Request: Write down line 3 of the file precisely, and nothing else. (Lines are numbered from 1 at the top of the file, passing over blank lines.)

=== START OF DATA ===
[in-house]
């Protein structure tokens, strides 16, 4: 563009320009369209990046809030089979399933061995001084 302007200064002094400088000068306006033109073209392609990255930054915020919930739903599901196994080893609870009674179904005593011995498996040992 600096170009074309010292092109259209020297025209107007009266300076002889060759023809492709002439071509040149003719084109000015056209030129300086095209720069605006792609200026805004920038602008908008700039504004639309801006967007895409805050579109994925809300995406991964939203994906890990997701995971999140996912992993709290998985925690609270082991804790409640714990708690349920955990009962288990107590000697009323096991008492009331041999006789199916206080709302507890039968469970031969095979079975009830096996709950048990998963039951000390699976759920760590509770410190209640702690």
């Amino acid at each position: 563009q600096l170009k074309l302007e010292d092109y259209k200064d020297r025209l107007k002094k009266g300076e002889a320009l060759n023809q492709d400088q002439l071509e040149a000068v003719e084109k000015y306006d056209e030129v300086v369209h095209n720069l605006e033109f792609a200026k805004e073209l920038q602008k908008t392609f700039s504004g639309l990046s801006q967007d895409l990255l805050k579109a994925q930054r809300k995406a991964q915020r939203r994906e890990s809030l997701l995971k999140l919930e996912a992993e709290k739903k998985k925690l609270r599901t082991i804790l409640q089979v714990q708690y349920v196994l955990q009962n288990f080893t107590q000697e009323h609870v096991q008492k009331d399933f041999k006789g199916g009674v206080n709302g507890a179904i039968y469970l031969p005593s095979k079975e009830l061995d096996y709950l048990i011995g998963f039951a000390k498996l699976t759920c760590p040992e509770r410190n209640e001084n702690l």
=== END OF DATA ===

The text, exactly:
């Amino acid at each position: 563009q600096l170009k074309l302007e010292d092109y259209k200064d020297r025209l107007k002094k009266g300076e002889a320009l060759n023809q492709d400088q002439l071509e040149a000068v003719e084109k000015y306006d056209e030129v300086v369209h095209n720069l605006e033109f792609a200026k805004e073209l920038q602008k908008t392609f700039s504004g639309l990046s801006q967007d895409l990255l805050k579109a994925q930054r809300k995406a991964q915020r939203r994906e890990s809030l997701l995971k999140l919930e996912a992993e709290k739903k998985k925690l609270r599901t082991i804790l409640q089979v714990q708690y349920v196994l955990q009962n288990f080893t107590q000697e009323h609870v096991q008492k009331d399933f041999k006789g199916g009674v206080n709302g507890a179904i039968y469970l031969p005593s095979k079975e009830l061995d096996y709950l048990i011995g998963f039951a000390k498996l699976t759920c760590p040992e509770r410190n209640e001084n702690l």